30 January 2011
I am officially tired of hearing about the Tiger Mom phenomenon. If our students’ test scores in America were not so dismal, relatively speaking, no one would be paying attention. Everyone is responding out of fear—that we’re being left behind, that we won’t have the tools to compete, that the tiger children will scoop up all the jobs. Some of this fear may be well founded. No one knows what will become of the children who mark A instead of C on standardized exams that arrive too frequently and without relevance to students’ lives. Students hate the tests. Most teachers see them as obstacles to the true teaching that could be happening and the learning that can’t always be measured by an exam created by some distant company that is being rewarded quite nicely financially, thank you very much. Tests are tests. They’re snapshots. They don’t tell the whole story. And the fear will merely fuel the race to create more tests, purchased by administrators with business degrees or by former educators who have been out of the classroom too long and have forgotten that progress can’t always be squeezed into a standard deviation.
To be clear, I don’t support tiger parenting: the relentless pursuit to land at the top with little regard to reflection or playfulness. I also don’t support the other extreme, the so-called helicopter parents who protect and build self-esteem at all costs, which turns out to be flimsy because the esteem is unearned. Both extremes seem, to me, to emphasize outcomes over process, success over joy, and winning over understanding.
I can’t stop thinking about the shooting in Tucson, which lasted all of fifteen seconds: the lives cut short, the heroism, the nation’s reaction, which shifted slowly from shock to grief to political screaming and finally to reason. Not that I listen much to the screamers and criers on cable news and radio and wherever else they spew their venom, but it seems, at least to me, that the more reasoned responses finally drowned out the noise, which makes me grateful for good old newspapers and magazines (and fretful about their demise). I read two balanced reports about art and violence in the Arts section of the Chicago Tribune by Chris Jones and Michael Phillips (1.16.11). Jones accuses liberals of using the same logic to condemn incendiary websites as conservatives once used to condemn movies such as A Clockwork Orange. And Time writer David von Drehle, in one of the most moving articles I read (1.24.11), highlights the dangerous nature of the political screaming, then pits that against what most normal Americans do—they listen, they help, they treat each other civilly.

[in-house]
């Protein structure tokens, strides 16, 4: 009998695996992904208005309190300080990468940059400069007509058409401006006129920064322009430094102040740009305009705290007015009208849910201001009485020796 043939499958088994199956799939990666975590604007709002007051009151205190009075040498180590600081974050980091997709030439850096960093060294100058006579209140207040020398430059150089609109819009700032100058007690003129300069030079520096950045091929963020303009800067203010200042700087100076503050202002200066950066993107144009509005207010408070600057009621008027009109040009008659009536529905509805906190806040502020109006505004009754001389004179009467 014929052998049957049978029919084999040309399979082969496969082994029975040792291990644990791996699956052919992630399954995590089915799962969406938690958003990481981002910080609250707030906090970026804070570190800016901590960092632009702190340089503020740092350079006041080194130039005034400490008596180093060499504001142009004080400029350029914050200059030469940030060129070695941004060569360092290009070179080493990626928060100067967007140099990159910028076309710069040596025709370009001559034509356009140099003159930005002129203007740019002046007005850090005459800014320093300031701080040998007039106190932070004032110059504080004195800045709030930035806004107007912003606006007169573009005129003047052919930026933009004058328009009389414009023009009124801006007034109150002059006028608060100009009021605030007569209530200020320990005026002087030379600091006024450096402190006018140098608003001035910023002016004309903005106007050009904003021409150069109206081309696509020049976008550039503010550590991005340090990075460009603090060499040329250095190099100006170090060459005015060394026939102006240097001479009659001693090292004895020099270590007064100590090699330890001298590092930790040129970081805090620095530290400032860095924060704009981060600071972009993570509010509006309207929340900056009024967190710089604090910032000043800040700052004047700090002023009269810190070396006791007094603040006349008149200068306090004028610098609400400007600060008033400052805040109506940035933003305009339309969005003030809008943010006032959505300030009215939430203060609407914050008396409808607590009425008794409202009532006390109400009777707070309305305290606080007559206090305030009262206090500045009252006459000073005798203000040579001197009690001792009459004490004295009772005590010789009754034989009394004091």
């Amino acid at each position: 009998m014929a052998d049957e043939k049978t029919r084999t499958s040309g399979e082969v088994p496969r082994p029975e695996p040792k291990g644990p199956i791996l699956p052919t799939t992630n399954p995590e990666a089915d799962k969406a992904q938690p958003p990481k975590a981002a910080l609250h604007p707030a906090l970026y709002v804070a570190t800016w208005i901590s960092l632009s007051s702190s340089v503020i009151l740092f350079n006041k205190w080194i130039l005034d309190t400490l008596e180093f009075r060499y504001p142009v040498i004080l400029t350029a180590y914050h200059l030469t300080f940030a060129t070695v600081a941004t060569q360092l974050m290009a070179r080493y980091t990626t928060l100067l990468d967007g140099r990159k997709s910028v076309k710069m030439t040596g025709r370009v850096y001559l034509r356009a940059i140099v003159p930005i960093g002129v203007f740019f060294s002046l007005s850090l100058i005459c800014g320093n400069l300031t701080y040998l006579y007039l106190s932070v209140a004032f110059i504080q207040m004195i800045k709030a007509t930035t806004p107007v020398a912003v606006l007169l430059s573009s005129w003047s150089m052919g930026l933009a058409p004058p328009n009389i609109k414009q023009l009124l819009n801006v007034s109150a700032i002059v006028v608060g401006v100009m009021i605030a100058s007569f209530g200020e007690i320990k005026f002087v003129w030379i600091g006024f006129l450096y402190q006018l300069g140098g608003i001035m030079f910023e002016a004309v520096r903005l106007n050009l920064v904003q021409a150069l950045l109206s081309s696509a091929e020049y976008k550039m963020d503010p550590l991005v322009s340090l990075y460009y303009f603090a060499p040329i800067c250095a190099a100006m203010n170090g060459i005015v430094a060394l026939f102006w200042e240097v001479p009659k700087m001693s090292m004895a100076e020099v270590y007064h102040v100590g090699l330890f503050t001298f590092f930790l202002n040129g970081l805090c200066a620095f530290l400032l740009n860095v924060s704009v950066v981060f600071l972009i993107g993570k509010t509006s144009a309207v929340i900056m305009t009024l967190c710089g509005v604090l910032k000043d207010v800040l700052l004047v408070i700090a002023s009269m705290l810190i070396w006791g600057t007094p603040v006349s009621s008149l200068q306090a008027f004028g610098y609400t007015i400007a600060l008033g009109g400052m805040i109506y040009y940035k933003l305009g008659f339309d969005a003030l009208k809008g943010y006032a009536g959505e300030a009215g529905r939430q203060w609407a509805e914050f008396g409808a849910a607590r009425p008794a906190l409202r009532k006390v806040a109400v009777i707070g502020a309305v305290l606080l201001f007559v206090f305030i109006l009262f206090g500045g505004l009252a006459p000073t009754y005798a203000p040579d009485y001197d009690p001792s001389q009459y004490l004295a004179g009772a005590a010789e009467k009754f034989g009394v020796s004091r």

Today I read a report in the New York Times about the actions of Judge John Roll. After seeing a man shot that morning, he shielded the poor man with his own body. The man will be released from the hospital within days. Judge Roll gave his life to make that happen.
I’m especially troubled by the casual use of the word “evil” during such tragedies. I’m not even sure what evil means. And little concrete good seems to follow the usage. Apparently, the shooter was a relatively normal kid in school before he started unraveling. Rather than labeling his unfortunate deterioration evil, I think it might be more useful to explore the treatment for the mentally ill and to examine why a person who’d been kicked out of school for behavior probably constituting schizophrenia is allowed to purchase a gun at a local Wal-Mart.
I’m still angry and bitter over this senseless killing. But when darkness descends like this, we need to work together to find solutions and turn away from the self-serving screaming.
8 January 2011
Took me a few months to realize the focus of this blog, what would bring me back time and again, which I haven’t given much conscious thought to, but as I look back at many of my entries, I think I know. I knew from the start that I didn’t want to bore anyone, including myself, by writing about my daily life. And I knew the general theme would be about writing and books and publishing. But there’s only so much one can say about these things in the general sense. But I made a simple realization this week. Since I read so much, I can simply respond to the things I’m reading. Problem now is that I have too much to write about.